- see the following press release for details on this project:

http://www.marketwire.com/press-release/big-sky-petroleum-corporation-update-on-drilling-glacier-bakken-project-southern-alberta-tsx-venture-bsp-1594041.htm

- needless to say, there are numerous catalysts for this particular project as these important well results start coming out over the 1Q12

- note that Big Sky trades in Canada and has a market cap of ~$25mn (60mn shares @.40/share) for an equivalent land position as American Eagle (25000 acres each). Big Sky recently raised $10mn at the current share price in order to fund acreage acquisition and the drilling of these initial wells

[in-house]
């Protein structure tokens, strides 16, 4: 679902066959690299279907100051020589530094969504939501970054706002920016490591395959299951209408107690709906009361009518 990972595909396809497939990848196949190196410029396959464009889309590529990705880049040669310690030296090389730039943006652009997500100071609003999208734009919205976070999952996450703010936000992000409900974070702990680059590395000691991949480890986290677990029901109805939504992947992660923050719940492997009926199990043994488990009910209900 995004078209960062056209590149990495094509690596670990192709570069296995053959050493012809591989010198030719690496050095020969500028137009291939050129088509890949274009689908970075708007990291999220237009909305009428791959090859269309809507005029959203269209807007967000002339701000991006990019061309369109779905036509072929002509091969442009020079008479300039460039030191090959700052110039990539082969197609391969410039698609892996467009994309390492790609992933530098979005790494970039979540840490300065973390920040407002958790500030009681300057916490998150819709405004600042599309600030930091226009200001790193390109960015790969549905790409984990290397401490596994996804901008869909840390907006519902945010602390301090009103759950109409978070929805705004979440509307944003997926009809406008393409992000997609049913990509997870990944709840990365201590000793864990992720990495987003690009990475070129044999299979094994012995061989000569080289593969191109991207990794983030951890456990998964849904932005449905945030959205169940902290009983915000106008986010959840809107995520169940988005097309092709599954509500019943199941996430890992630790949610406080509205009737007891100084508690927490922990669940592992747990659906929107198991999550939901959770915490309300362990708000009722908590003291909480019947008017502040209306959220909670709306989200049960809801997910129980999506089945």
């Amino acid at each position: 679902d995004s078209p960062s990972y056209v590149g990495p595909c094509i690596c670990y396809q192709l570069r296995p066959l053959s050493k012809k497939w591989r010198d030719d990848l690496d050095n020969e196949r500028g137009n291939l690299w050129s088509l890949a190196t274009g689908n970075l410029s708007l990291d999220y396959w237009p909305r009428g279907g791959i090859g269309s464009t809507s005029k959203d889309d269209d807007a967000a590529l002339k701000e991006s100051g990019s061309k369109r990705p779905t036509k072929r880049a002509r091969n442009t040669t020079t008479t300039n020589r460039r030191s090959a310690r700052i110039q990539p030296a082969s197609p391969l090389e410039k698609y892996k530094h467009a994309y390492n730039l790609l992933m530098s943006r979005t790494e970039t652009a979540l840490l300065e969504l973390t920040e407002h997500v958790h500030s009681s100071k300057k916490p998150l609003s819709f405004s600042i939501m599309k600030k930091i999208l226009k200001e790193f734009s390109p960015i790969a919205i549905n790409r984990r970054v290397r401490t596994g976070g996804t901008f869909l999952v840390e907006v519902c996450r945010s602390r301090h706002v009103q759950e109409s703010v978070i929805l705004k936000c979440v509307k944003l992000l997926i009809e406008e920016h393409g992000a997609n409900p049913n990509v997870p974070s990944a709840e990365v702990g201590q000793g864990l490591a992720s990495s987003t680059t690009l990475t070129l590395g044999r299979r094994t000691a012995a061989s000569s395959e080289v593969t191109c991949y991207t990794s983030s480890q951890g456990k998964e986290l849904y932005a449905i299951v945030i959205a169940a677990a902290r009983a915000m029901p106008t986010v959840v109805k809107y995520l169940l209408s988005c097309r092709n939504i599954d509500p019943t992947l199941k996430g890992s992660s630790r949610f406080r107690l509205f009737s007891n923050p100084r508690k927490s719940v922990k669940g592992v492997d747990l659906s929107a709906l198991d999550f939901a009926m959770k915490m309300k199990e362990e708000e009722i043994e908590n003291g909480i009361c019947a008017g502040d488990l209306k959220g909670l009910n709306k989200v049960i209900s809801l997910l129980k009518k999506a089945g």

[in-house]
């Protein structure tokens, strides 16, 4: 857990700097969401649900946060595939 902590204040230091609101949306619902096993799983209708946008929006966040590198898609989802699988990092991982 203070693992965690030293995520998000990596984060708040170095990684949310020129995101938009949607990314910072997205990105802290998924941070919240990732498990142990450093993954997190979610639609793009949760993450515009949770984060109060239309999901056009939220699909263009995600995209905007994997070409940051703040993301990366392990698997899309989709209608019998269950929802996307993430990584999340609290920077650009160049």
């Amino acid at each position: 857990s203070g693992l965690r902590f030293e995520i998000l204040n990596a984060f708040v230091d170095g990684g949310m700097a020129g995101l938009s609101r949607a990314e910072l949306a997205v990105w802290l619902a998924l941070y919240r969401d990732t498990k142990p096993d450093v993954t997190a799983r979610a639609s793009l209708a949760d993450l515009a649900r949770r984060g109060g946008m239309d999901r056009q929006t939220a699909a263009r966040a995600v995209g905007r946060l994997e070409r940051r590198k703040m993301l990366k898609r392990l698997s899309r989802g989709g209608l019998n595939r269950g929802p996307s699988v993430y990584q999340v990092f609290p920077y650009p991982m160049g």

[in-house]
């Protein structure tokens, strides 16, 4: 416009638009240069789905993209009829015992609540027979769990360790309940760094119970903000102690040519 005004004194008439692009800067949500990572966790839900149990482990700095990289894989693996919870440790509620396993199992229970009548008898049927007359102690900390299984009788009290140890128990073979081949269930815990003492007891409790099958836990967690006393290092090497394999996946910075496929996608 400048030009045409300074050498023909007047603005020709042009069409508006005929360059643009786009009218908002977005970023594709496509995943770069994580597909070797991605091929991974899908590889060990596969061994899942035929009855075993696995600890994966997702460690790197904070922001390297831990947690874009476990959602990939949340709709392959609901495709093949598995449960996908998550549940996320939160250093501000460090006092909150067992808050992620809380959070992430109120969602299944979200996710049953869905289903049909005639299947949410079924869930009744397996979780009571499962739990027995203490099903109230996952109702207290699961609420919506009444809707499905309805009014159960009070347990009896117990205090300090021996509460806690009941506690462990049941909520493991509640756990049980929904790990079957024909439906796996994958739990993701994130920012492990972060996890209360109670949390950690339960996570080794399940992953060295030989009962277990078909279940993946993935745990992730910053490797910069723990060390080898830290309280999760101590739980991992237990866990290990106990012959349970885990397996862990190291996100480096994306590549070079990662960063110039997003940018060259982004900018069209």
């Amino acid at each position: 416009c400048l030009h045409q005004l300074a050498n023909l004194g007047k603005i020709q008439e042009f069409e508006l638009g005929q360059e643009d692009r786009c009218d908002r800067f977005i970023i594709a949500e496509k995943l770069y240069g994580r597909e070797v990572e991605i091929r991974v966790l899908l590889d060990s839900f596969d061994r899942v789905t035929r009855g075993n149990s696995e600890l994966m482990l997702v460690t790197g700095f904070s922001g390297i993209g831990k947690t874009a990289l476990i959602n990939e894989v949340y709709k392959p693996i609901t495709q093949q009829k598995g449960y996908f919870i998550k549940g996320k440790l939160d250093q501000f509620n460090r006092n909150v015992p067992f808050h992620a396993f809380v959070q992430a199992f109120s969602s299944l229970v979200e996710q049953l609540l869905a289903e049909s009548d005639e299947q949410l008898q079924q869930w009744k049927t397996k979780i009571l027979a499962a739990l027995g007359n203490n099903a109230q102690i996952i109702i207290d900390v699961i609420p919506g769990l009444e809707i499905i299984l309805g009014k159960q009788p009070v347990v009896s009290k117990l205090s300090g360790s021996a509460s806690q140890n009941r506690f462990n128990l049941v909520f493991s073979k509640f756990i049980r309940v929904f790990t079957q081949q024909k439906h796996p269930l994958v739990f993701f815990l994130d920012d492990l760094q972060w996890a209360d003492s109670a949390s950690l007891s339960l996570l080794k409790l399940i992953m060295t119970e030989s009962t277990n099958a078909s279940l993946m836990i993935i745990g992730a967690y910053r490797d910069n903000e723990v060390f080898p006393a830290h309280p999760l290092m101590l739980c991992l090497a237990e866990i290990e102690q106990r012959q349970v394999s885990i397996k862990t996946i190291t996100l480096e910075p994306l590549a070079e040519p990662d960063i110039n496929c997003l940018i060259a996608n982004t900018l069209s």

- Big Sky's current valuation ($1000/acre) is in-line with where sophisticated majors (Shell, Murphy, Hess) and E&Ps (Crescent Point, Bowood) have leased acreage at recent land auctions, based on the perceived optionality of buying land with such large oil-in-place content (Rosetta claims 12mn bbls per 640 acres)

- As far as valuation is concerned, I would use $500-$2000 per acre as bookends (12.5mn-50mn). We've heard and seen instances where buyers have been willing to pay for chunks of acreage at these levels based on the perceived optionality of the play. To the extent the play actually works out the ultimate value realized could be much greater than these initial estimates.